In this post: An interview with two moms raising bilingual kids using the popular and effective Minority Language at Home (MLAH) method.

Are you raising bilingual children and wondering if the Minority Language at Home (MLAH) bilingual parenting method could benefit your family?

When teaching our kids a second language, it is vital that we establish a Family Language Policy. Amongst the four key language strategies, the MLAH approach has proven the most successful in raising active bilinguals (understanding and responding in the target language) amongst families in my bilingual parenting community.

But is this immersive method right for your family?


Minority Language at Home

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What is the Minority Language at Home Method?

The Minority Language at Home approach is when parents speak a different language at home then the majority language that is spoken in their community, often in an attempt to maintain a sense of cultural heritage and increase minority language exposure.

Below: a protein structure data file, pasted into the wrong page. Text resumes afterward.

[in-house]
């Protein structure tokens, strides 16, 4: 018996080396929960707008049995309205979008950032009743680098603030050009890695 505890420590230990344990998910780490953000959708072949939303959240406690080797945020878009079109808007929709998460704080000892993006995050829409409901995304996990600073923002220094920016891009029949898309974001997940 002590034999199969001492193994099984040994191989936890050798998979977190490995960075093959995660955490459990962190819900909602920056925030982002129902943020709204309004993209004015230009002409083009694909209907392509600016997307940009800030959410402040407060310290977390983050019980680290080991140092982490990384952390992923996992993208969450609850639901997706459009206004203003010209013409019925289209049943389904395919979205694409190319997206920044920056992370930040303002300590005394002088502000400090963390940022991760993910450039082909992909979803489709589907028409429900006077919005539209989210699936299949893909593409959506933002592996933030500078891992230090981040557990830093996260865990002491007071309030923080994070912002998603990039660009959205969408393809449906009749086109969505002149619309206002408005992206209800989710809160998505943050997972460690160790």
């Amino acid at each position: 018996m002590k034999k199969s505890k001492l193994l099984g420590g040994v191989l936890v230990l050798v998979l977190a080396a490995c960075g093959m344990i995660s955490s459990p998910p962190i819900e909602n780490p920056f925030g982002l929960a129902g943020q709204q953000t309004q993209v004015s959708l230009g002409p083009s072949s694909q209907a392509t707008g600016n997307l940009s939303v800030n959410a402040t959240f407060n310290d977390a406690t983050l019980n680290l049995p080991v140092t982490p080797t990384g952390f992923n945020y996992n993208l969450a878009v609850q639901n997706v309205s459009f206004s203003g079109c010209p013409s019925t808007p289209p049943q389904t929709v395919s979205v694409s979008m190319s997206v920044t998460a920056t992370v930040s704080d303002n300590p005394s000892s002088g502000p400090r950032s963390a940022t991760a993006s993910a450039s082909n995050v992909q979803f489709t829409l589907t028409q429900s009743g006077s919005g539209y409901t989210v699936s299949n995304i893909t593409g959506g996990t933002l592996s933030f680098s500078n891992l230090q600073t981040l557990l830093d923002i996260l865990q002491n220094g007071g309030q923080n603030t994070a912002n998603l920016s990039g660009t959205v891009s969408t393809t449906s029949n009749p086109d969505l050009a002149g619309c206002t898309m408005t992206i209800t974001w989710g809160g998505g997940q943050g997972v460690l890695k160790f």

MLAH Family Interviews

In an attempt to help you decide whether MLAH is a good fit for your family’s dynamic, I interviewed two parents and fellow bilingual Content Creators in my niche that have been living the Minority Language at home. They shared their experiences as well as the pros and cons.

I want to highlight here that both Lorena and April confirmed that English is their first language and the one they feel most comfortable speaking. This is so inspiring as I always assumed MLAH parents were native speakers.

Let’s dive into the interview!

Minority Language at Home Bilingual Parenting

What languages does your family speak?

Lorena: In our bilingual household, up until recently, we used the Minority Language at Home approach, speaking only Spanish at home. My partner, Carlos, is a first-generation immigrant from El Salvador. I have been a forever student of Spanish since my freshman year of high school. I then went on to get my BA and MA in Spanish translation and Latin American studies with minors in Portuguese and Italian.